Every Monday during the NFL season is filled with fans and media pundits’ overreactions. Someone needs to be blamed, especially when you are a seven-point favorite and lose the season opener to a team expected to be near the bottom of the league.
Here are some of the best overreactions I’ve encountered in the aftermath of the 49ers’ 19-10 loss to Chicago on Sunday.
The defense lost this game!
San Francisco’s defense tamed the Bears’ offense throughout the early portion of the game. In the first half, Chicago managed only 68 total offensive yards.
The stingy defense and a Talanoa Hufanga interception set the 49ers offense up with optimal field position. The average starting field position for San Francisco’s offense on their first four possessions was their own 45. They scored only seven points.
Things began to go sideways for San Francisco’s defense on the first Chicago possession of the second half.
A facemask penalty on Dre Greenlaw extended a Bears drive, and Justin Fields made the 49ers pay when he escaped a sack to find Dante Pettis alone on the right side. Unacceptable.
On Chicago’s next possession, Fields once again broke free from the pocket. With Fields running around, cornerback Charvarius Ward grabbed onto his receiver and was flagged for holding, which gave the Bears an automatic first down.
Later in the drive, Azeez Al-Shaair was flagged for a personal foul when he hit Justin Fields as the quarterback began to slide. This was a very tough call on Al-Shaair. If you don’t attack the ball carrier, he will keep running, and when he slides at the last minute, there’s not much the defender can do. The laws of physics don’t allow them to stop instantaneously.
Fields found a wide-open receiver between Greenlaw and Hufanga for the go-ahead score shortly after.
In addition to the penalties, safety Tashaun Gipson had an opportunity to end the Bears first scoring drive. Gipson did an excellent job of breaking on a Fields pass to the right sideline only to have the ball slip through his hands.
Kyle Shanahan blew it again! His play calling is too conservative!
Last time I checked, Kyle Shanahan wasn’t the one on the field fumbling the ball and missing open receivers.
The first 49ers possession featured a pair of Jet Sweeps. Brandon Aiyuk gained seven on the first, and Deebo Samuel took the second for a gain of six. After Trey Lance picked up the first down with a sneak, Shanahan dialed up the game’s first big play. It was a staple play of the 49ers offense, and Lance rifled the ball to Brandon Aiyuk, who was running an over route from right to left for 31 yards. On the next play, Shanahan went to his best playmaker, Deebo Samuel. Samuel took the sweep around the left side for a gain of four but lost a fumble when he was hit. This took at least three points off the scoreboard.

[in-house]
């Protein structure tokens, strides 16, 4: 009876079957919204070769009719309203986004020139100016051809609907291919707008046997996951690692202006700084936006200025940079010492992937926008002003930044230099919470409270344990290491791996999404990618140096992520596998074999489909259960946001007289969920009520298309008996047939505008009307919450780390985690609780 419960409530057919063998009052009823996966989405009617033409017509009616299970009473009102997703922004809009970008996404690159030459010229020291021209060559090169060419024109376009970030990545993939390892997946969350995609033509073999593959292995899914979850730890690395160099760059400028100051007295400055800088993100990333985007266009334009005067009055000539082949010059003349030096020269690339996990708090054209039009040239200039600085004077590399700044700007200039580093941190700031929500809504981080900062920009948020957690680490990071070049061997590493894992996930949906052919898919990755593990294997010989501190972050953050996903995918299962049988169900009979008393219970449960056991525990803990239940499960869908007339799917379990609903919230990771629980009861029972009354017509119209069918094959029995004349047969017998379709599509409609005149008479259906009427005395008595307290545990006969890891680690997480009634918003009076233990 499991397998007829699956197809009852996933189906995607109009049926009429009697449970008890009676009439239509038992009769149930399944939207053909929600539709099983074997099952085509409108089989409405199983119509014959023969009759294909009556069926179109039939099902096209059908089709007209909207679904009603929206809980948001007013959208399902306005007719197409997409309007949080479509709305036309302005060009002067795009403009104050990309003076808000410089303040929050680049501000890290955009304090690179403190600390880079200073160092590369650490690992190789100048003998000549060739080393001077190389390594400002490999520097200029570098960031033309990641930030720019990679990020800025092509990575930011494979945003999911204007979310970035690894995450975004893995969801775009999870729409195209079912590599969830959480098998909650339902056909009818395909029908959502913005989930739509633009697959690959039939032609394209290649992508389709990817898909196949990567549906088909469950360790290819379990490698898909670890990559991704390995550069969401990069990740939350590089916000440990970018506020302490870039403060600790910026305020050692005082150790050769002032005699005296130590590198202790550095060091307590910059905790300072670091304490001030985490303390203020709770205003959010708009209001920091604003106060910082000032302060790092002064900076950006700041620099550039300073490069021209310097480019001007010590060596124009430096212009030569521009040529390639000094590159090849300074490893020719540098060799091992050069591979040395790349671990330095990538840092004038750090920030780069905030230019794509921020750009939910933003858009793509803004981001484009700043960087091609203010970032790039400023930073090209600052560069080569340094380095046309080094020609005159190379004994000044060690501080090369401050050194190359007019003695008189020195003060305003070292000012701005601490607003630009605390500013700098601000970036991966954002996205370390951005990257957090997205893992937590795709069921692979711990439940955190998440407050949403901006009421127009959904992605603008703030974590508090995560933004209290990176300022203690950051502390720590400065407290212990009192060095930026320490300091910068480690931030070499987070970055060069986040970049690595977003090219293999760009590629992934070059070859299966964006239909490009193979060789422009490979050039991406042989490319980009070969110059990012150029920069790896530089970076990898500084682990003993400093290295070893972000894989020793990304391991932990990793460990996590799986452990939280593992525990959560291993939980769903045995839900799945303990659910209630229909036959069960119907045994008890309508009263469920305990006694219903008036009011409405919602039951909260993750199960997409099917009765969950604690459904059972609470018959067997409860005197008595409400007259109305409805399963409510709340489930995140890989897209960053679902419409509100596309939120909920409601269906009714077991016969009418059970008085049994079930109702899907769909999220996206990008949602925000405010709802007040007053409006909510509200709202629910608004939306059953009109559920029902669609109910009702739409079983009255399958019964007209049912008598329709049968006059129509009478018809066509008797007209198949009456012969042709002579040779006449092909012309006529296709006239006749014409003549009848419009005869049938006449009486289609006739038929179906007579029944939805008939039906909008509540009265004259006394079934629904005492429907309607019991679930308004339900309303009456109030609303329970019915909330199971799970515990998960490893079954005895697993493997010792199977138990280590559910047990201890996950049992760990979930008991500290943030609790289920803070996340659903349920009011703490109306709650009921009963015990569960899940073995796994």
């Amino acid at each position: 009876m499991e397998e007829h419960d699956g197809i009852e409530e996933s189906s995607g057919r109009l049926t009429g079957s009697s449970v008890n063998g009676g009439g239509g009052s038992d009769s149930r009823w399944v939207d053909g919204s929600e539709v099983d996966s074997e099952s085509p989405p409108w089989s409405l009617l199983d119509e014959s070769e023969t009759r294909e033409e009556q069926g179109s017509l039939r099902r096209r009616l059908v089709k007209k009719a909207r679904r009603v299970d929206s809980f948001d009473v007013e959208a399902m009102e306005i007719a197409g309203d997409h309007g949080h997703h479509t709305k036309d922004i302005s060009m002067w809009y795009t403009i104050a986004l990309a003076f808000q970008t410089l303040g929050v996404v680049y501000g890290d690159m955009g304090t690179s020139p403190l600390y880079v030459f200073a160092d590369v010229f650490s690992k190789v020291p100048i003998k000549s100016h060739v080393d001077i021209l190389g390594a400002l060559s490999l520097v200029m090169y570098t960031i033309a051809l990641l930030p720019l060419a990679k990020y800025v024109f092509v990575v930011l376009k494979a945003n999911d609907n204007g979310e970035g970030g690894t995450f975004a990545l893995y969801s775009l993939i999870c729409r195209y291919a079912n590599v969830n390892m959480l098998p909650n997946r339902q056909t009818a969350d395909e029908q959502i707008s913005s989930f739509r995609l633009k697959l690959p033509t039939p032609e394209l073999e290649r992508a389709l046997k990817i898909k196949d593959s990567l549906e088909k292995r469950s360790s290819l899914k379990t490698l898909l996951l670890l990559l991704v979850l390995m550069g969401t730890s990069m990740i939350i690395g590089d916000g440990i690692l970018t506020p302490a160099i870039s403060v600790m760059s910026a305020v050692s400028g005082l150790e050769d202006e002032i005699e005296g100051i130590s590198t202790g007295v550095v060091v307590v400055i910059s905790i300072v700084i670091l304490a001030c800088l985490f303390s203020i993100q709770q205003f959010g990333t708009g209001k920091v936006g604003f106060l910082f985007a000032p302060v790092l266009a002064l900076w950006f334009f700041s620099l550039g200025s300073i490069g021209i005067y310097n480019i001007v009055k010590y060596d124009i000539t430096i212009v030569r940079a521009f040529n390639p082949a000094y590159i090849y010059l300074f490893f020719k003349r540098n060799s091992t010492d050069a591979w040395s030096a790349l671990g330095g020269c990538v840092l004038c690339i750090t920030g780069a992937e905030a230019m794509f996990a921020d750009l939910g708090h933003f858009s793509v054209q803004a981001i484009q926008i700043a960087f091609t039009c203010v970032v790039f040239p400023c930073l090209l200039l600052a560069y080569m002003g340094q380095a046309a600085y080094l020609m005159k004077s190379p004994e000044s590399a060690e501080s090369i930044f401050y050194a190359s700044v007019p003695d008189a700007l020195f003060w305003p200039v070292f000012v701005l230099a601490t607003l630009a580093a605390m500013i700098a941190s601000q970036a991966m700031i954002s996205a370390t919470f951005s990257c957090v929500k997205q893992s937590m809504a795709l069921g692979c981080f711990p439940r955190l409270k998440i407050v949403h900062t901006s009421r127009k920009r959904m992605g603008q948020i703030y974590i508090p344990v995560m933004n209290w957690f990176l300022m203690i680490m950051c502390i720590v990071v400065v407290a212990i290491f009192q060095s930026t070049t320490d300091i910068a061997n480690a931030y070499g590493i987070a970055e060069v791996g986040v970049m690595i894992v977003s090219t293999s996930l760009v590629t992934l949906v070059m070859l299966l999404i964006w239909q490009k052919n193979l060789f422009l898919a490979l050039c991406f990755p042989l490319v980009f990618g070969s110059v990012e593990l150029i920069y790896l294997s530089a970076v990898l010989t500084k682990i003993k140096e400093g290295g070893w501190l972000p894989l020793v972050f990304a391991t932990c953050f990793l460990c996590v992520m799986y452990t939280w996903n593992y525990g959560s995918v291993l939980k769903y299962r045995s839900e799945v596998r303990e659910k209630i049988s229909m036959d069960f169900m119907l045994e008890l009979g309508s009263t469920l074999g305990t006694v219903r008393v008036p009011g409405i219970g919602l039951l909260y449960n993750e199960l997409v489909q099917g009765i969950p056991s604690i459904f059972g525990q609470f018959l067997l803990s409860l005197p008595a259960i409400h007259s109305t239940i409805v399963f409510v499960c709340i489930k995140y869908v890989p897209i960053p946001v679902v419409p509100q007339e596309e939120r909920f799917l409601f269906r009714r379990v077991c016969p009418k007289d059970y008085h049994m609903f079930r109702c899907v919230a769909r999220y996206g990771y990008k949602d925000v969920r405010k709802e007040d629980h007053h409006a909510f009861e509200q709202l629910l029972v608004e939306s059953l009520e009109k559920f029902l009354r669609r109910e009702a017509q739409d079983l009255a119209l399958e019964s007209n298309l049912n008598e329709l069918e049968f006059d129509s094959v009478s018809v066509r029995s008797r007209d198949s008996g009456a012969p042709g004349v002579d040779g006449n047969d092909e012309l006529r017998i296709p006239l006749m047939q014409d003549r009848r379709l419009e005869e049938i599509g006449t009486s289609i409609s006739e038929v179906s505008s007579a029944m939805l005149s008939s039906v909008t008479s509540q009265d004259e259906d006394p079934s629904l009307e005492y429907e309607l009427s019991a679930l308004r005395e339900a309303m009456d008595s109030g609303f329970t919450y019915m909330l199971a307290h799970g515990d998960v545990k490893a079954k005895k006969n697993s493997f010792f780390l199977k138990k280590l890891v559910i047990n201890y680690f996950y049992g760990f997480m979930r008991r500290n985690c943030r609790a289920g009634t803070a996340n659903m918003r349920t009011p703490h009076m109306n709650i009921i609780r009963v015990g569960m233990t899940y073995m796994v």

On the second offensive possession, Shanahan opened with a zone read which led to a 16-yard gain up the middle by Elijah Mitchell. The next play Shanahan dialed up should have been a touchdown. Tight end Tyler Kroft was behind the left side of the Bears’ defense, but Trey Lance’s pass sailed over his head for an incompletion. A sack two plays later pushed the 49ers out of field position.
The 49ers’ offense finally put points on the board when Deebo Samuel scored from six yards out two series later.
San Francisco opened the second half with a long drive that stalled deep inside the Bears’ redzone when Trey Lance was sacked, forcing the 49ers to settle for a field goal. It looked like Lance may have had Ross Dwelley open on the play for a touchdown.
Instead of being up 20, the missed opportunities meant the 49ers held a 10-0 lead.
The issue for Shanahan isn’t his play calling. The issue is his team often plays undisciplined, leading to penalties and mistakes.
Trey Lance isn’t ready!
Trey Lance’s performance on Sunday was on par with what we saw in two starts during his rookie year and throughout training camp.
There were a few terrific throws from Lance and a few clunkers, including the Kroft miss.
Lance completed seven of 12 attempts for 114 yards through the first seven possessions. The 58.3% completion rate was slightly better than the 57.7% he posted during his rookie season. At this time in the game, San Francisco held a 10-0 lead.
From then on, the wheels fell off for Lance, and Lance could hit on only two of six pass attempts for 18 yards on the next two offensive possessions. The dagger came when Bears safety Eddie Jackson picked off Lance.
Chicago scored soon after to take a 19-10 lead. The skies opened after this, the heavy rain making it nearly impossible to throw the ball.
In addition to the passing, Lance showed what he could do with his legs when he ran for 13 yards to convert a third and 13. Lance finished as San Francisco’s leading rusher, gaining 54 yards on 13 attempts.
So, who do we blame?
Football is the ultimate team sport, and a game rarely gets decided by a single player or decision.
The 49ers lost on Sunday because the offense couldn’t take advantage of opportunities when they were presented in the first half.
The 49ers lost on Sunday because the defense couldn’t get off the field in the second half due to penalties and the missed interception.
The 49ers lost on Sunday because they were undisciplined, turning the ball over more than their opponents, and had 75 more penalty yards.
In short, this loss wasn’t on only Lance, Samuel, the defense, or Shanahan. It was a total team effort.